Since much of what Cranston says onstage is delivered directly to the audience, it sometimes appears as if he's auditioning to be a stand-up comic
Robert Schenkkan's new play, “All the Way,” offers much more in the way of soap opera than even “August: Osage County,” which clocked in only a few minutes longer on Broadway.
There's a homosexual scandal (Walter Jenkins), a philandering civil-rights leader (Martin Luther King Jr.), infighting among the minorities (NAACP and SNCC), a racist upstart challenger (George Wallace), the beginnings of a secret war (Vietnam) and, in place of that drugged-out matriarch Violet Weston, there's a deeply flawed, vulgar, funny and great president (Lyndon Baines Johnson). There's also Bryan Cranston, who's on stage for many of the 170 minutes of “All the Way,” which opened Thursday at the Neil Simon Theatre after a run in Cambridge, Mass., last fall.
Cranston doesn't look or act much like the real LBJ (at least the one most of us saw on TV), and that's one of the more intriguing aspects of Bill Rauch's direction. Except for a dead-on Lady Bird Johnson (Betsy Aidem) and George Wallace (Rob Campbell), the cast avoids the Madame Tussauds approach to acting that has taken over biopics (and rarely fails to win actors their Oscars).
Rauch keeps the focus on telling a complicated story as nimbly as possible, dispensing with the extreme makeup and mannerisms that would only get in the way as Brandon J. Dirden's MLK, Christopher Gurr's Strom Thurmond, Richard Poe's Everett Dirksen, William Jackson Harper's Stokely Carmichael, Robert Petkoff's Hubert Humphrey, Michael McKean‘s J. Edgar Hoover and Cranston's LBJ do battle with each other in 1964.
In fact, the laconic McKean bears a closer resemblance to the late president than the wily, high-strung Cranston. And that's what Cranston delivers big time: a wily, high-strung and very comic LBJ, as if Rip Torn had returned to deliver his measly thug from “Sweet Bird of Youth” with a bit of Walter Brennan thrown in to sweeten the humor.
Since much of what Cranston says is delivered directly to the audience, it sometimes appears as if he's auditioning to be a stand-up comic. And because he often scores, the play's huge helping of politics goes down as easily as gravy over pork chops.
Cranston doesn't miss a laugh and he milks more than a few. His LBJ describes politics as war when he tries to deliver civil-rights legislation on the eve of his election (and loses the South to the Republicans in the process). Strangely enough, in the first act of “All the Way,” it is McKean's Hoover who plays hardball with minimal effort when he prevents his premature retirement by hinting at the president's sexual and business indiscretions.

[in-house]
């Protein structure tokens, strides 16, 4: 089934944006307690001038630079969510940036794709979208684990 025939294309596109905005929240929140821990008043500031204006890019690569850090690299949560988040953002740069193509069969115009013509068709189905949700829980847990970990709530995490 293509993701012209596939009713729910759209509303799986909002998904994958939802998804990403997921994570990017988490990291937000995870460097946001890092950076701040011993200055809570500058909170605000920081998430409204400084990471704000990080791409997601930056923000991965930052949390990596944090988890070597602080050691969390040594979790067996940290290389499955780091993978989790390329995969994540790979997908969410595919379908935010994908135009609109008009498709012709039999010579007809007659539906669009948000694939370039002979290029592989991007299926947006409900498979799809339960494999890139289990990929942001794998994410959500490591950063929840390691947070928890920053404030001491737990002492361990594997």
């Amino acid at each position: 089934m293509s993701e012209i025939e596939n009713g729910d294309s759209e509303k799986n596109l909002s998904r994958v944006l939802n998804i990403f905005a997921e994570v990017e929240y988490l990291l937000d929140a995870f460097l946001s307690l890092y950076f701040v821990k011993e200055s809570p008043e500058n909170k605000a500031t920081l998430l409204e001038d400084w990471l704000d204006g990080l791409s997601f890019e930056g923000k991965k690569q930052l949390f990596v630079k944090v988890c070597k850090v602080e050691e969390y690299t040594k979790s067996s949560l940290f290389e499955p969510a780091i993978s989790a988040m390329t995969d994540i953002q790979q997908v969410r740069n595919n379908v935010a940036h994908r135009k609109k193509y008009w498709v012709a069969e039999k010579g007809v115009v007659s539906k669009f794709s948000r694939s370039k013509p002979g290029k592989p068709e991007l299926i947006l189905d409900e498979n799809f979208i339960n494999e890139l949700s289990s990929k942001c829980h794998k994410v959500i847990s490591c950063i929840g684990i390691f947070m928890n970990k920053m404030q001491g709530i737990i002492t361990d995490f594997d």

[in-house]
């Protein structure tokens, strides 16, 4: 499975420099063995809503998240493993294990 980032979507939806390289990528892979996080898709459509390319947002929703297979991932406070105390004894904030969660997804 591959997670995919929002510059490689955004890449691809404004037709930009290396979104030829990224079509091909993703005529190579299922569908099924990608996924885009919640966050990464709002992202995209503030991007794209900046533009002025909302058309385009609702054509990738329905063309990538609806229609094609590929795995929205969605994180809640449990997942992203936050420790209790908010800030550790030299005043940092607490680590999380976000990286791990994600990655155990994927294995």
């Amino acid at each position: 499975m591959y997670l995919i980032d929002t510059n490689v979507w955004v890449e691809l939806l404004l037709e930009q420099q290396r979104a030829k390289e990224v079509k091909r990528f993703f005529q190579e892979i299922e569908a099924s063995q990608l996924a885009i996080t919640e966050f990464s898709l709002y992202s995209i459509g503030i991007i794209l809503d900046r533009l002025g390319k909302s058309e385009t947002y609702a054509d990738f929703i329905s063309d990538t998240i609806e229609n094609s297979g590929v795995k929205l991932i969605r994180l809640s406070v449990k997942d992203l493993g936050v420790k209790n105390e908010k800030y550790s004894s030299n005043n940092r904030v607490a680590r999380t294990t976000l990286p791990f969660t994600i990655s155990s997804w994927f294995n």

There's nothing minimal about LBJ's efforts, or Cranston's, in the second act when he tries to prevent the South's delegates from walking out en masse at the Democratic Convention. Surprisingly, the first real presidential bite that draws blood is when LBJ attacks Lady Bird. Then Humphrey, Hoover and Jenkins (a nicely understated Christopher Liam Moore), his loyal assistant who gets caught making it in a locker room with some ex-army man.
In essence, “All the Way” is the CliffsNotes version of Robert A. Caro. It's just one play, after all, not multiple books. Schenkkan keeps his story moving, rarely lets it get bogged down in exposition and juggles multiple stories with a craftsman's finesse. He stoops a bit at the end when he tries to build suspense about the outcome of the Johnson/Goldwater race, hammering us with poll numbers from the South — as if the 1964 election were ever in doubt.
Schenkkan obviously admires LBJ's accomplishment with civil rights. Perhaps he admires him too much.
His LBJ tells us that Goldwater will get down in the gutter with his campaign. In fact, it was the real LBJ who built the trench that led to that new, deeper gutter. If Schenkkan wanted to show us what politics as war really looks like, he would have included LBJ's notorious daisy/mushroom cloud ad against Goldwater in “All the Way.”
That piece of TV character assassination paved the way for all the Willie Horton and Swift Boat atrocities that have poisoned American politics ever since. It was the work not of a warrior but a real killer.